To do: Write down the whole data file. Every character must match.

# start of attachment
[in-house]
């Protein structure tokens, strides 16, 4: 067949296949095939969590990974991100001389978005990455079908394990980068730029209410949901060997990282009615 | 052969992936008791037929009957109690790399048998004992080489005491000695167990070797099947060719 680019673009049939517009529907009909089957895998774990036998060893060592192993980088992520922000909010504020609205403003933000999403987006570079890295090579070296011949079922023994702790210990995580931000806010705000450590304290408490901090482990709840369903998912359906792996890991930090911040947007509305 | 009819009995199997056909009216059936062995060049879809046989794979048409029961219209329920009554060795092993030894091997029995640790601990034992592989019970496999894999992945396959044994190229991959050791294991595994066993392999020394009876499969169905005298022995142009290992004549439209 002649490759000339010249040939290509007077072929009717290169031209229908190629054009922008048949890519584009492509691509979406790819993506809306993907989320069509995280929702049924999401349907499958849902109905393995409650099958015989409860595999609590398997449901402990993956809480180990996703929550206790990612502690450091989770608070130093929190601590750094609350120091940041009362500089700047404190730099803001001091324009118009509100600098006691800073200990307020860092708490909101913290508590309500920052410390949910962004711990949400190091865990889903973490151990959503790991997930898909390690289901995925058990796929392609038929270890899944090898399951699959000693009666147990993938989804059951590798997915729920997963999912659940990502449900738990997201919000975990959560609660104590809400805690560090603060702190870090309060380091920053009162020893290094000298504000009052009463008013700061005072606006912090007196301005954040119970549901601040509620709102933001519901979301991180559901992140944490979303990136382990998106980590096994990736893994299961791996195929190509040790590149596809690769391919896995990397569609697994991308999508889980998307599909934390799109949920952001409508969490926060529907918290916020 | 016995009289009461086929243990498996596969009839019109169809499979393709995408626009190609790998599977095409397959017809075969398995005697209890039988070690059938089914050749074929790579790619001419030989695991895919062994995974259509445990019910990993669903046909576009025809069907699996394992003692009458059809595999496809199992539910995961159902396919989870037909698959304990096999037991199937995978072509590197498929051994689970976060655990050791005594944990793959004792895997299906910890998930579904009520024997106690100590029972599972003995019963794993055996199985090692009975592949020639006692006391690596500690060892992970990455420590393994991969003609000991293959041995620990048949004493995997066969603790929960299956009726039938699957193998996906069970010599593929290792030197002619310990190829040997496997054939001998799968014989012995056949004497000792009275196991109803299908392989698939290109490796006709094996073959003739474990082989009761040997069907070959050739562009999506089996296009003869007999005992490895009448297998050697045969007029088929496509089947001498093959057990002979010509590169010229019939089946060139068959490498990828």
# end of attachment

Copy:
[in-house]
């Protein structure tokens, strides 16, 4: 067949296949095939969590990974991100001389978005990455079908394990980068730029209410949901060997990282009615 | 052969992936008791037929009957109690790399048998004992080489005491000695167990070797099947060719 680019673009049939517009529907009909089957895998774990036998060893060592192993980088992520922000909010504020609205403003933000999403987006570079890295090579070296011949079922023994702790210990995580931000806010705000450590304290408490901090482990709840369903998912359906792996890991930090911040947007509305 | 009819009995199997056909009216059936062995060049879809046989794979048409029961219209329920009554060795092993030894091997029995640790601990034992592989019970496999894999992945396959044994190229991959050791294991595994066993392999020394009876499969169905005298022995142009290992004549439209 002649490759000339010249040939290509007077072929009717290169031209229908190629054009922008048949890519584009492509691509979406790819993506809306993907989320069509995280929702049924999401349907499958849902109905393995409650099958015989409860595999609590398997449901402990993956809480180990996703929550206790990612502690450091989770608070130093929190601590750094609350120091940041009362500089700047404190730099803001001091324009118009509100600098006691800073200990307020860092708490909101913290508590309500920052410390949910962004711990949400190091865990889903973490151990959503790991997930898909390690289901995925058990796929392609038929270890899944090898399951699959000693009666147990993938989804059951590798997915729920997963999912659940990502449900738990997201919000975990959560609660104590809400805690560090603060702190870090309060380091920053009162020893290094000298504000009052009463008013700061005072606006912090007196301005954040119970549901601040509620709102933001519901979301991180559901992140944490979303990136382990998106980590096994990736893994299961791996195929190509040790590149596809690769391919896995990397569609697994991308999508889980998307599909934390799109949920952001409508969490926060529907918290916020 | 016995009289009461086929243990498996596969009839019109169809499979393709995408626009190609790998599977095409397959017809075969398995005697209890039988070690059938089914050749074929790579790619001419030989695991895919062994995974259509445990019910990993669903046909576009025809069907699996394992003692009458059809595999496809199992539910995961159902396919989870037909698959304990096999037991199937995978072509590197498929051994689970976060655990050791005594944990793959004792895997299906910890998930579904009520024997106690100590029972599972003995019963794993055996199985090692009975592949020639006692006391690596500690060892992970990455420590393994991969003609000991293959041995620990048949004493995997066969603790929960299956009726039938699957193998996906069970010599593929290792030197002619310990190829040997496997054939001998799968014989012995056949004497000792009275196991109803299908392989698939290109490796006709094996073959003739474990082989009761040997069907070959050739562009999506089996296009003869007999005992490895009448297998050697045969007029088929496509089947001498093959057990002979010509590169010229019939089946060139068959490498990828």